In her Emmy-winning 2018 comedy special Nanette, Gadsby, 42, spoke honestly about her sexuality and surviving a sexual assault, and she later revealed she was diagnosed with autism at age 38. But back when she was 23, it was harder to come out to her conservative mother. The youngest of five, she rehearsed the conversation with her siblings. It did not go well. “Parents are raised in a world that says one thing,” says Gadsby. “Then your child sort of demands that you accept another. They get one moment to be the best parent ever—it’s always complicated.” The experience was painful, but, she says, “we’ve worked through it. I have the perspective of more maturity of why that was hard for her.”
She hopes that someday she’s not recognized for her sexual orientation, or featured in roundups like these because of it. “For so long we [in the LGBTQ community] have been defined by our difference,” Gadsby says. “Anyone with a marginalized identity knows this. Certainly, anyone with a disability knows this. Anyone who steps away from being a straight white man. But for the next generation this won’t be the case. Now women can be on a public stage and not have to talk about what it’s like being a woman.”
She knows it takes time—generations even—for change to happen. “We’re in such a hurry these days, I believe we forget that. Like I say with my mom: It takes time for people to change, it can take cultures even longer. It’s frustrating, it’s mysterious—like, Ellen DeGeneres is allowed to hang out with George Bush now.” She laughs and says she’s not sure how she feels about that personally: “But there's been progress. The thing there is that Ellen’s now not just her sexuality.”
Gadsby considers herself fortunate to have found comedy as a creative outlet to process her feelings of trauma and shame (her latest special, Douglas, is on Netflix now) but also acknowledges that telling one’s story isn’t enough. “Just telling your story is not enough. I think it needs to be understood and processed, become part of a conversation and not be a monologue,” she says. “There’s a lot emphasis on freedom of speech today. But, actually, we need to reinvigorate the art of listening.”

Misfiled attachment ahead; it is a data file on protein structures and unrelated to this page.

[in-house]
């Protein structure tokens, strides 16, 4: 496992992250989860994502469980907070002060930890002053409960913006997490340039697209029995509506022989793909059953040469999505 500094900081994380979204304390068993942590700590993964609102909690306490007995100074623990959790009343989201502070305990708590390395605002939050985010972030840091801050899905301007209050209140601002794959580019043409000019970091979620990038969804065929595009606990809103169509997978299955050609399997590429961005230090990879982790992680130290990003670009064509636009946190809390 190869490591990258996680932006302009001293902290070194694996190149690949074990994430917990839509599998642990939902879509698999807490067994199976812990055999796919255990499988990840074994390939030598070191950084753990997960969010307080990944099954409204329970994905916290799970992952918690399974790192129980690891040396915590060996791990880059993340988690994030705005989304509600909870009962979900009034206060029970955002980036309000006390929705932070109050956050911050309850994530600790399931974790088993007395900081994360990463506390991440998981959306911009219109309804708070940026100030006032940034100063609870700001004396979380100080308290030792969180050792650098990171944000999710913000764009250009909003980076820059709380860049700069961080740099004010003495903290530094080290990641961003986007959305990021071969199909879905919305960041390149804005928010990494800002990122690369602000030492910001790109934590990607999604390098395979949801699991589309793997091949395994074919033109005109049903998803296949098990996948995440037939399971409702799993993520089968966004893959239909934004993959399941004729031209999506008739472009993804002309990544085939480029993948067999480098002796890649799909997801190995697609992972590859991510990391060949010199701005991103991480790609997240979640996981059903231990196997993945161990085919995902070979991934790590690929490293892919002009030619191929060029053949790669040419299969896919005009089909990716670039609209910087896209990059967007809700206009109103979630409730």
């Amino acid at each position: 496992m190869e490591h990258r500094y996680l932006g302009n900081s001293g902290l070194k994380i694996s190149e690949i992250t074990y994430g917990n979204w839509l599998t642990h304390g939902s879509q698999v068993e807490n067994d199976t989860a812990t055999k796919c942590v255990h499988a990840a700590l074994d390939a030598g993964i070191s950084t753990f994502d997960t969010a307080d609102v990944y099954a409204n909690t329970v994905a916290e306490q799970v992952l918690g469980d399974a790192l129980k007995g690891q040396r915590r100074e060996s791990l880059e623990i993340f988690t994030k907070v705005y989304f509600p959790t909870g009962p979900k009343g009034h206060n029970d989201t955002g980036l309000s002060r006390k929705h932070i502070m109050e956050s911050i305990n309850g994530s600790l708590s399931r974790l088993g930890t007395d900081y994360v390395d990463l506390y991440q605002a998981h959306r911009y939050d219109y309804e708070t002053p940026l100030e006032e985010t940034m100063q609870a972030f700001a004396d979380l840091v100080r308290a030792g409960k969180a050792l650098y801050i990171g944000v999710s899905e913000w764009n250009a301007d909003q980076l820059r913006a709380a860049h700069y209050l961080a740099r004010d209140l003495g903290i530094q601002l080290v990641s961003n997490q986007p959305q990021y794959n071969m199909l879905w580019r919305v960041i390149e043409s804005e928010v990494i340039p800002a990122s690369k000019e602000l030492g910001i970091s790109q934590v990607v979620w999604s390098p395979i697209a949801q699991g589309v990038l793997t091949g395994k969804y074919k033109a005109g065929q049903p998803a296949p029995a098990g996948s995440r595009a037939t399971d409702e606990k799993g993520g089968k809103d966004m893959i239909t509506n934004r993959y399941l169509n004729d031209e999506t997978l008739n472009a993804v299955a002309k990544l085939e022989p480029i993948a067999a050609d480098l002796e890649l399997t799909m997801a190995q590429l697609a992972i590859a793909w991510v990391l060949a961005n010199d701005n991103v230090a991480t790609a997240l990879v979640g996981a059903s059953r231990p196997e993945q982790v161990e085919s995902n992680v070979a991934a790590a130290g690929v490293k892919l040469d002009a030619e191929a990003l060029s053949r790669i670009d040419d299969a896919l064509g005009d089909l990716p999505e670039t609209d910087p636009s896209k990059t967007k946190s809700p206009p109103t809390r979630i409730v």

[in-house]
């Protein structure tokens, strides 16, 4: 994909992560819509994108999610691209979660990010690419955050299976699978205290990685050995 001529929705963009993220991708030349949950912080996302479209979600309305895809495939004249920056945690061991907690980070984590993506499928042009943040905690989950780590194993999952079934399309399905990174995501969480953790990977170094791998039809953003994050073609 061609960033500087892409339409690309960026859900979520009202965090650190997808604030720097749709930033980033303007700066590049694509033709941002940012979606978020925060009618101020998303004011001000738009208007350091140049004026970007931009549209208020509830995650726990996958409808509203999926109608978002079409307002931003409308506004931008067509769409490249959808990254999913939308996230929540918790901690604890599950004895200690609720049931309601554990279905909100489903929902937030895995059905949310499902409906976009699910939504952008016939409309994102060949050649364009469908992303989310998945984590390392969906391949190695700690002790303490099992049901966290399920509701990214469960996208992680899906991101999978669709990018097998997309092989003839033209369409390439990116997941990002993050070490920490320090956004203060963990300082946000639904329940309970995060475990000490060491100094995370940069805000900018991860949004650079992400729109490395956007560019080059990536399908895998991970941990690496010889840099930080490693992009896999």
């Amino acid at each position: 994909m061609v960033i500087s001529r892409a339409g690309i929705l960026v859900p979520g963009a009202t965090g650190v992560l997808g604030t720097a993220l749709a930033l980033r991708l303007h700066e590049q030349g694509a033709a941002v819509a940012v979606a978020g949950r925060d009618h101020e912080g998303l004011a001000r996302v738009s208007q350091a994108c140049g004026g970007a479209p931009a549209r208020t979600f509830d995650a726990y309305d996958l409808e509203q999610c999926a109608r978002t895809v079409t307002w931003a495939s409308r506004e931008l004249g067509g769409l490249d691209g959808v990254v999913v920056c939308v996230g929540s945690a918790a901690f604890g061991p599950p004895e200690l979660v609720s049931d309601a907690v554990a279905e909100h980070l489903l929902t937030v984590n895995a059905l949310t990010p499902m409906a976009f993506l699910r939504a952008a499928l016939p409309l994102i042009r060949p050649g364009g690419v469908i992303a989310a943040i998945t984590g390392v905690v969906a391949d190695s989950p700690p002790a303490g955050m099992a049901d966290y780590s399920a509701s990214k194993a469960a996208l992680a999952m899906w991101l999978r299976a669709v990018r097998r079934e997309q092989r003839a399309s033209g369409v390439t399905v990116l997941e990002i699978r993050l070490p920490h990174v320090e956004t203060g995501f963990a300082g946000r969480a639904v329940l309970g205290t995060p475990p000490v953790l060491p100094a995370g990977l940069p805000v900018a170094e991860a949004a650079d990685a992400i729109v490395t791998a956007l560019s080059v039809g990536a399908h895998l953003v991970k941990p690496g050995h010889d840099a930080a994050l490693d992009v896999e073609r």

When he was 8 years old, Daniel Trujillo was inadvertently outed as transgender when a friend addressed him using a masculine pronoun instead of one corresponding to his gender at birth. Daniel’s mother, Lizette, gently corrected the friend.
“He said, ‘No, he’s a he,’ ” she recalls. “[Later] I asked Daniel, ‘Is that how you see yourself?’ ” Daniel’s answer was clear: “I know my body is wrong. In my insides and in my brain, I’m a boy.”
Getting everyone to embrace Daniel’s identity was more complicated. Lizette and her husband, Jose, had to inform extended family members (some would not be accepting) and decided to enroll Daniel in a more progressive school in their Tucson suburb—all while wondering why they hadn’t been the first to see who Daniel really is.
They finally realized that on some level they had known all along. ““We had to open ourselves up and get to know our child,” says Lizette. “We had seen gender-nonconforming behavior from the time Daniel was two,” she says. “The way that he would draw himself, how he saw himself. He wanted to be Aladdin and Astro Boy.” They initially saw Daniel as a tomboy, she adds: “He would dress up in his dad’s clothing and puff out his chest and say, ‘I’m a knight in shining armor.’ ”
Lizette and Jose are committed to allowing their son to decide his next steps (though chores, homework and eating his vegetables are nonnegotiable). “My son deserves to live in a world that is safe and free of discrimination,” says Jose. Daniel says he’s just a normal 12-year-old who hangs out with friends and plays soccer: “Being transgender is just a small part of me.”
“I heard it 15 years ago, over and over, clearly through the voices of friends and other religious leaders. It was like in the scripture, where Jesus yells into the tomb and says, ‘Lazarus, come out.’ This was a raising from the dead moment for me for me too. I was trapped in a lie; a lie I constructed about myself, for myself, with all the things that I thought I was supposed to think. Eventually, I came out to my wife.
I was 31. I began to see how that the lie was hurting those around me, and myself. Because I wasn't true about who I am. I was constantly faking it. That wasn't fair for anyone around me, but especially my wife. There was a moment where that really hit home—a moment where we thought things were going to get better and then it became clear they weren’t. Things became unsustainable. I finally said, 'I think I'm gay.'
There was no manual back then for how to come out to your wife. I did not handle it very well. That’s something I regret. We haven't communicated since, but that might be how it needs to be.